Report: Rising costs threaten wind power industry’s viability

This is based on a report published by the global insurance firm Allianz Trade, highlighting the rising struggles confining the wind energy sector including operating and financing costs, quality-control problems and supply-chain issues.

The report notes that inflation and global energy price fluctuations are sparking concerns regarding the feasibility of several wind power projects worldwide and causing major industry players to either halt or seek government funding for large industrial projects.

In October, it was reported that Siemens Energy, a major player in the wind power sector, is seeking approximately €15bn in guarantees from the German government as a rescue package to stabilise its financial position.

In June, the company revealed that it was experiencing challenges with its newest onshore wind turbine, Siemens Gamesa, due to technical challenges and inflation-induced higher repair costs.

Since then, Siemens Energy’s shares have fallen by nearly 70%, underscoring the need to seek a financial bailout.

The report is warning that large wind energy projects are at risk of being abandoned without necessary government support.

Last month, the European Commission unveiled its ‘Wind Power Package’ to assist developers in the renewable sector. The support measures in the package include a specific auction design, additional financial support, monitoring of unfair trade practices, activation of relevant policy instruments when necessary, addressing administration staff shortages, and streamlining long approval procedures.

While the EU has demonstrated a proactive approach to address the rising challenges faced by the renewable sector, the report notes that the UK is lagging in its response.

Rising prices impact the UK’s wind energy sector

In the UK, wind power projects are experiencing challenges related to inflation and energy cost volatility as well.

Earlier this year, Energy developer Vattenfall announced a halt on its 1.4GW offshore wind farm located off the Norfolk coast, citing higher inflation and capital costs as major reasons.

Moreover, Developer Community Windpower recently confirmed that it is putting its Sanquhar II onshore wind project in Scotland on ice after projected development costs rose from around £300m to £500m.

The UK has set a target to achieve an offshore wind capacity of 50GW by 2030, which is five times its current capacities.

Nevertheless, while the Government’s last Contracts for Difference (CfD) allocation round saw a total of 95 clean energy projects accepted, not a single offshore wind farm bid was accepted.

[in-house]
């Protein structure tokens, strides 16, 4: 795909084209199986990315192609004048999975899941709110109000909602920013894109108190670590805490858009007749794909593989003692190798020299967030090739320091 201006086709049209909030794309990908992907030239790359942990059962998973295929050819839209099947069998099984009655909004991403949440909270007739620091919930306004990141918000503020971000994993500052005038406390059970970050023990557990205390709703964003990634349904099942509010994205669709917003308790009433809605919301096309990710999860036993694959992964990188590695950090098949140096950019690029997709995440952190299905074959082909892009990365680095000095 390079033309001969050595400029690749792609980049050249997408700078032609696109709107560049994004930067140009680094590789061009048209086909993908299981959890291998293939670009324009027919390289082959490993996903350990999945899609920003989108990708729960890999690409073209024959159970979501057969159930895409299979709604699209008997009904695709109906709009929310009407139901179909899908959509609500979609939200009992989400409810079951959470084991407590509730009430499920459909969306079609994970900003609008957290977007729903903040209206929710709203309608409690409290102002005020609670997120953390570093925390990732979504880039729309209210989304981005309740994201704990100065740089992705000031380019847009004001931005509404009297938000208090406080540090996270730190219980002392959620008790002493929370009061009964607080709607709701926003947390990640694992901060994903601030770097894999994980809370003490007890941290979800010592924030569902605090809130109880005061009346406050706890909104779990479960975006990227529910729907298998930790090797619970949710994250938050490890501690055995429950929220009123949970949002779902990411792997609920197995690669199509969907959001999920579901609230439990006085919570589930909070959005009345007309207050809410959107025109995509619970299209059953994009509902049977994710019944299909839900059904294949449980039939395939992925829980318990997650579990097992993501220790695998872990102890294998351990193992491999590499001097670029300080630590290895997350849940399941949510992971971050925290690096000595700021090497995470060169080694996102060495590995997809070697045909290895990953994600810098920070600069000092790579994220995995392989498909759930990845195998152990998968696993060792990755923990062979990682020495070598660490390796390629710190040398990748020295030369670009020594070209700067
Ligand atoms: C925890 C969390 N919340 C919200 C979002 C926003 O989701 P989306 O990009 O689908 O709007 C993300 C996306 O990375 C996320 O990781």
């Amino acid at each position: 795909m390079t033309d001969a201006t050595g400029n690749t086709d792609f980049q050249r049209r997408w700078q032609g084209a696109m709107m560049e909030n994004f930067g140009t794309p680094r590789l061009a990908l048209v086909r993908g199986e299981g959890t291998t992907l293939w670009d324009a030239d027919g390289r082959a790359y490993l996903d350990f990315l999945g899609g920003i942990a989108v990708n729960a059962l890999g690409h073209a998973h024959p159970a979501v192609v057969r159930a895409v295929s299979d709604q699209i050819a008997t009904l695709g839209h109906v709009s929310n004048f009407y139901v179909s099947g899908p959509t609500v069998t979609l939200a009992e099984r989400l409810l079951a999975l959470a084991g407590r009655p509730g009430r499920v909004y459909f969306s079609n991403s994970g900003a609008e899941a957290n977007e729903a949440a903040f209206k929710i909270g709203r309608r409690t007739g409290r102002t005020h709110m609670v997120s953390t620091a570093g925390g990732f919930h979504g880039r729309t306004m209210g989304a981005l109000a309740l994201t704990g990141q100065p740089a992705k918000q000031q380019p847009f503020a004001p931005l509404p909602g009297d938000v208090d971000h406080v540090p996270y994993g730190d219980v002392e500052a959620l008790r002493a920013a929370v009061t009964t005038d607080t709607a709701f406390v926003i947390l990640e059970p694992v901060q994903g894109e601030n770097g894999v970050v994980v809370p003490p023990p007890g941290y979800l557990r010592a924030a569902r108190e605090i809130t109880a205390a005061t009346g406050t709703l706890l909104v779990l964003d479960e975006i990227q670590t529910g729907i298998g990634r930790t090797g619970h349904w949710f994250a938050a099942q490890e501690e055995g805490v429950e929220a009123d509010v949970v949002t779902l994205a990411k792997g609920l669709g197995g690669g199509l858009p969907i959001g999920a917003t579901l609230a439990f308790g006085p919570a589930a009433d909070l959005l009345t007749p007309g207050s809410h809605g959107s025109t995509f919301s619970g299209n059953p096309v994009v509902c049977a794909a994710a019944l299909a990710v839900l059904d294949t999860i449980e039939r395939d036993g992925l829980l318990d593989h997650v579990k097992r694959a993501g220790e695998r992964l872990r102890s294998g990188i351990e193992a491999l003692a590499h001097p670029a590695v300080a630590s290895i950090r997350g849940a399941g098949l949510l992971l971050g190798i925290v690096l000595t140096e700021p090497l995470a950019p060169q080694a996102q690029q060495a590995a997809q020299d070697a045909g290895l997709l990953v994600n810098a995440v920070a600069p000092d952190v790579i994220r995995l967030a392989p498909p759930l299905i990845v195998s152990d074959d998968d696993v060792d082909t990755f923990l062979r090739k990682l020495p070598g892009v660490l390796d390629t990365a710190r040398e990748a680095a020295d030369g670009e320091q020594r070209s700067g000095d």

According to the report, industry players are urging the Government to raise the bidding limits for new offshore wind farms by 25-70% to offset rising supply-chain costs, while lobbying the UK Treasury to eliminate the windfall tax on offshore wind farms and to enhance subsidies and tax incentives to ease initial project costs.

Research from the Offshore Wind Industry Council (OWIC) recently revealed that expanding the UK’s offshore wind supply chain has the potential to unlock a £92bn boost to the national economy by 2040.

Comments (2)

  1. Andy Kadir-Buxton says:

    The UK Conservative Government gives £10.5 billion in subsidies from our taxes to fossil fuel companies each year, which equates to £16,153,846 per constituency. With an average of 70,530 constituents in each constituency this works out as £229 generously donated by our caring government per person which leads to more CO2 and more pollution.

    The project cost of a 3.5 MW Enercon E126 EP 3 wind turbine costs £3.13 million, and if the subsidies were diverted to renewables we could have an extra wind farm of 5.16 wind turbines in every constituency every year, generating 18.06 MW per hour per year. 34.82 MW per hour is used by the average person in the UK per year, so our wind turbines would provide clean electricity to 8,766‬ more people in every constituency every year, in eight years every constituency would have clean electricity provided locally. As nuclear and fossil fuel turbine generators use 50% of our fresh water in the process of generating electricity having such a policy will also double fresh water sources, that are being increasingly stretched by global weirding. Think Green. Think Clean.

  2. Richard Phillips says:

    Natural gas, water, and electricity are industries which are far too important and profitable to be left simply to private industrial exploitation.
    But then I am far too old (at 92) to be in touch with those much better informed than myself!
    Just be quiet, Richard!

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